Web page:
Acts 17:1-7 New International Version

In Thessalonica

When Paul and his companions had passed through Amphipolis and Apollonia, they came to Thessalonica, where there was a Jewish synagogue. As was his custom, Paul went into the synagogue, and on three Sabbath days he reasoned with them from the Scriptures, explaining and proving that the Messiah had to suffer and rise from the dead. “This Jesus I am proclaiming to you is the Messiah,” he said. Some of the Jews were persuaded and joined Paul and Silas, as did a large number of God-fearing Greeks and quite a few prominent women. But other Jews were jealous; so they rounded up some bad characters from the marketplace, formed a mob and started a riot in the city. They rushed to Jason’s house in search of Paul and Silas in order to bring them out to the crowd. But when they did not find them, they dragged Jason and some other believers before the city officials, shouting: “These men who have caused trouble all over the world have now come here, and Jason has welcomed them into his house. They are all defying Caesar’s decrees, saying that there is another king, one called Jesus.”

In the synagogue, Paul engaged in debates with the Jews, defending two main ideas: 1) that the Christ should suffer and rise from the dead, and 2) that the Christ whose suffering he explained to the Jews was Jesus. Those Jews who did not believe in the message misunderstood that Paul was going against Caesar's decrees, accusing him of proclaiming another king, Jesus.

This moment recalls John 18:33, where Pilate, the Roman governor, returns to the palace and summons Jesus before him. In this pivotal moment, Pilate poses the direct question to Jesus: "Are you the king of the Jews?" This interaction establishes a crucial point in the events leading to Jesus' crucifixion, as it delves into the claims of Jesus being a king and the potential implications for Roman authority in the region.

John 18:33 New International Version

Pilate then went back inside the palace, summoned Jesus and asked him, “Are you the king of the Jews?”

Why did some Jews who didn't believe in Jesus easily perceive his message as an attempt to forcefully declare himself a king and compete with Caesar?

  • Why not? In your view was Jesus King of the Jews, King of Israel, King of Heaven and Lord of All, or not? Jan 20 at 20:14

2 Answers 2


The prevailing belief at the time was that the Messiah would overthrow Roman rule. If Jesus claimed to be the Messiah, it wouldn't be hard to connect the dots. However, Jesus made it quite clear that He did not intend to overthrow Rome (John 18:36).

However, for those who sought to destroy Christianity, this provided a convenient argument to try get Rome to do the dirty-work in fighting Christianity.

Notice the bait-and-switch the Sanhedrin pulled during Jesus' trials:

  • When He was on trial before the Jewish authorities He was accused of blasphemy (Matt 26:65-66), but the Romans wouldn't care about this.
  • When Jesus was taken before Pilate the charges of blasphemy mysteriously vanish, to be replaced by charges of sedition, about which the Romans cared very much (Luke 23:2, John 19:12)

The same appears to be happening in Acts 17 in Thessalonica -- those who are bitter, jealous, or feel threatened by Paul are trying to make Paul out to be a threat to Rome so that Rome will get rid of him (also note the similar events when Paul is in Ephesus in Acts 19). In Acts 18:13 the Jews in Corinth try to claim that Paul is practicing an illegal religion, and seek to use this to get Roman might to squash Christian ministry.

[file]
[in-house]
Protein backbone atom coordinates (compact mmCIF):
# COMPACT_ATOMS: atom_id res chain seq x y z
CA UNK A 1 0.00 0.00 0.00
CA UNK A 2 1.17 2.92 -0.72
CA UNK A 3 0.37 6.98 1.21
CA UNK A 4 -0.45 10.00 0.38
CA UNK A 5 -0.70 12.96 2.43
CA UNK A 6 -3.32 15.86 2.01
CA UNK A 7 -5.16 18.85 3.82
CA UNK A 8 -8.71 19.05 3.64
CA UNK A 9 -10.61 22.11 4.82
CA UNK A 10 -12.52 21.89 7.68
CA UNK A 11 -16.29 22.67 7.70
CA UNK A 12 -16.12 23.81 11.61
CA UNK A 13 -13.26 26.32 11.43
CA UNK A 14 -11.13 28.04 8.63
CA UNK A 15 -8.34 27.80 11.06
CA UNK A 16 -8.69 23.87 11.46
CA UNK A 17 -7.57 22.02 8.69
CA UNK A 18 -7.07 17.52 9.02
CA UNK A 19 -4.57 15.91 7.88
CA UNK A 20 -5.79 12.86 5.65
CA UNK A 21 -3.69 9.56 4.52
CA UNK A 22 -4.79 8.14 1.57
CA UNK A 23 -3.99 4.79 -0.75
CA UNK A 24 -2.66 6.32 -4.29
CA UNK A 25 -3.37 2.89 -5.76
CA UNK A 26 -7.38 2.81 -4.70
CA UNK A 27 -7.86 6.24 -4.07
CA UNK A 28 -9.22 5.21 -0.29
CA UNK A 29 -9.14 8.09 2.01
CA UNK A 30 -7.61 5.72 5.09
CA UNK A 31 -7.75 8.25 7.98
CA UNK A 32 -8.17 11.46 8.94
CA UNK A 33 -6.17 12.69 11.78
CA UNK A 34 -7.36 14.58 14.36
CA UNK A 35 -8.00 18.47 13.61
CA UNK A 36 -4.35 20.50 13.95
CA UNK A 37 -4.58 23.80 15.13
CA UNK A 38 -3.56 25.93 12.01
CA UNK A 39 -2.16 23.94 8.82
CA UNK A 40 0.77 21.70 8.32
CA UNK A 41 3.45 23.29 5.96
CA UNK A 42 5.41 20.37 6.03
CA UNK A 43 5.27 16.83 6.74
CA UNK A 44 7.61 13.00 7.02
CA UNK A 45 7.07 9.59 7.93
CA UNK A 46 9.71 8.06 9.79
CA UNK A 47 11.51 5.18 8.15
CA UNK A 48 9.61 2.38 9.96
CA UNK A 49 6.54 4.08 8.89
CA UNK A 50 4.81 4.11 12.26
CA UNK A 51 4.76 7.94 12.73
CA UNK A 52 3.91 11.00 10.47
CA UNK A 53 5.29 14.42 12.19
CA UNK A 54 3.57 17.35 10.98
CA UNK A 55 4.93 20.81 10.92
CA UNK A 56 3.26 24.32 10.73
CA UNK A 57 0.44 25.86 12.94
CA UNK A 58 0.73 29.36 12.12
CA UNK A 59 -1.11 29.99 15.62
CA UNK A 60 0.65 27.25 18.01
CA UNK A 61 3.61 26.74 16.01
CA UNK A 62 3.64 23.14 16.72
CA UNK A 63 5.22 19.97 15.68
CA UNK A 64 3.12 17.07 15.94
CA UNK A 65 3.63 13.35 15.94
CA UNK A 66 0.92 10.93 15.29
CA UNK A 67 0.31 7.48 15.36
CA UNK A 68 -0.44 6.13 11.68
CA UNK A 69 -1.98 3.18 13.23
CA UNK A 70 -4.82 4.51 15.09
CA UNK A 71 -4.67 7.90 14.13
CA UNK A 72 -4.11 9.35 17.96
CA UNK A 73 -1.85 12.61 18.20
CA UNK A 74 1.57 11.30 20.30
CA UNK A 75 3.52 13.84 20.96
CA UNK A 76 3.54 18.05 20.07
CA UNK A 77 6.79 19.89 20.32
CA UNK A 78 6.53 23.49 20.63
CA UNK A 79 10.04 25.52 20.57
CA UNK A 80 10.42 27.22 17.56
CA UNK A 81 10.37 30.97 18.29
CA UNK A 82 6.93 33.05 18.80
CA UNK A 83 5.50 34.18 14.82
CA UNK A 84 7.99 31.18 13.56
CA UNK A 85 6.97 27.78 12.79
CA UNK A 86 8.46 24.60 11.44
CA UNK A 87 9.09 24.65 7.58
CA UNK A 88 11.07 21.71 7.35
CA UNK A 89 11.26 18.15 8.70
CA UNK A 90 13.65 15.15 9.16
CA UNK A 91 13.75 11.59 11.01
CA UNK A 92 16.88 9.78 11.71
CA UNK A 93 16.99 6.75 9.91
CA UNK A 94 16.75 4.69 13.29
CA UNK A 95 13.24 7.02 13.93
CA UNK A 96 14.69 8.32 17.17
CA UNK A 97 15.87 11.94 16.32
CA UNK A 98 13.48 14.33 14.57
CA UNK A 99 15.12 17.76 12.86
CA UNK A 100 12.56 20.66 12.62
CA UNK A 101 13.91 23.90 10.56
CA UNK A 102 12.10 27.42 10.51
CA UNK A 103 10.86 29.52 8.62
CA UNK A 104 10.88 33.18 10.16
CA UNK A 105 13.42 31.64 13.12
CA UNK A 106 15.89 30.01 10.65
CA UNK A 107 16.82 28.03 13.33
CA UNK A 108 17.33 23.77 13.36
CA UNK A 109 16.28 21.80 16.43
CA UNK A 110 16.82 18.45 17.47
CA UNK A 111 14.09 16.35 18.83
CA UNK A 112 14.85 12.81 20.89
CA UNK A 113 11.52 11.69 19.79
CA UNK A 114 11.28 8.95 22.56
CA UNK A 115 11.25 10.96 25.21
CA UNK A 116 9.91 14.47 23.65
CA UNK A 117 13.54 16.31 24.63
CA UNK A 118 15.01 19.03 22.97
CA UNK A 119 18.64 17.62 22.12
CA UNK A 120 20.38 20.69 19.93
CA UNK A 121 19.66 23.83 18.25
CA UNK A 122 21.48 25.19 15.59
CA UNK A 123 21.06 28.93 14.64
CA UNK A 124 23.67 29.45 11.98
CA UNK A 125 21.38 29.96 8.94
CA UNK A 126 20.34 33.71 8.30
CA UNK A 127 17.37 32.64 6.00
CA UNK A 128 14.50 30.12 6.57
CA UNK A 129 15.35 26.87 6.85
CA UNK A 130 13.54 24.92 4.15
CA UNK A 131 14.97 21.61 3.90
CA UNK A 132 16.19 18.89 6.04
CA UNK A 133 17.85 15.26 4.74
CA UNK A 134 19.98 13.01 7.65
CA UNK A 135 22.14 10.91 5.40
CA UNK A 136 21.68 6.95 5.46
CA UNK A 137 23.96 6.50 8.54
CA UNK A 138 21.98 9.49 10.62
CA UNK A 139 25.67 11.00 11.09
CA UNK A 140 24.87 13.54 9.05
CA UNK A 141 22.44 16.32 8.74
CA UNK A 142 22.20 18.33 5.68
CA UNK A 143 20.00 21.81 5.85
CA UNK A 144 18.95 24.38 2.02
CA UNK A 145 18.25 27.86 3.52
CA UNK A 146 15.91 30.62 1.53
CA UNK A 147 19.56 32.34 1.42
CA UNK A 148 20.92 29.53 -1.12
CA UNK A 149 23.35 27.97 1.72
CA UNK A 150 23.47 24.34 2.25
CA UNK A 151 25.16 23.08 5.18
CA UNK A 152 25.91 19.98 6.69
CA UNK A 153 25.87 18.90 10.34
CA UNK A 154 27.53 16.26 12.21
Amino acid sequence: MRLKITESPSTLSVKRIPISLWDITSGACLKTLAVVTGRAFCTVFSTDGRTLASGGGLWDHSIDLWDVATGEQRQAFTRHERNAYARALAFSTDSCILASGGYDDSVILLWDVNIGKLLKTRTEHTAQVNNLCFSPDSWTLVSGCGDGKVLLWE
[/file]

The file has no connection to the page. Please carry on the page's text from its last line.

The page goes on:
The common thread here is not that the ringleaders actually believed Jesus or His apostles were leading an insurrection against Rome (maybe some of the mobs they stirred up believed this, but the masterminds behind the mobs did not); rather, they are trying to shoehorn through an argument that these preachers are a danger to Rome so that Rome will make them go away. (Spoiler alert: this plan didn't work).

  • "(Spoiler alert: this plan didn't work)." Well, it sort of did, eventually. Christians were getting fed to lions for a reason, after all.
    – nick012000
    Jan 17 at 12:31
  • 4
    Rome fell more than 1500 years ago. The testimony of the apostles is still here. Jan 17 at 13:27
  • Rome is definitely still here.
    – Obie 2.0
    Jan 18 at 5:33
  • 2
    Not the empire...today nobody kneels before Caesar; millions still kneel before Christ Jan 18 at 13:40
  • 1
    I'd be willing to bet you've never met Caesar either. The point several comments seem to miss is that the Roman Empire as an institution is long gone. Christianity as an institution is not. The fact that the cities of Rome & Jerusalem exist today is entirely beside the point. Jan 18 at 17:43

Christianity is a threat to Judaism because it is taking believers away from them. The Jews did not have the jurisdiction to oppress Christianity, and they knew that the Romans authorities would not involve themselves in local religious matters. Therefore they found a convenience excuse to accuse Paul of preaching another king, in order to get the Romans involved.

The Jews did not misunderstand Paul, they simply resisted believing and wanted Christianity to disappear from their territory. As for Pontius Pilate, neither did he care about the identity of Jesus. He just wanted to get out of the trouble from the argument between the Jews. The Synoptic Gospels have a vivid description about his fidgetiness in the trial of Jesus.

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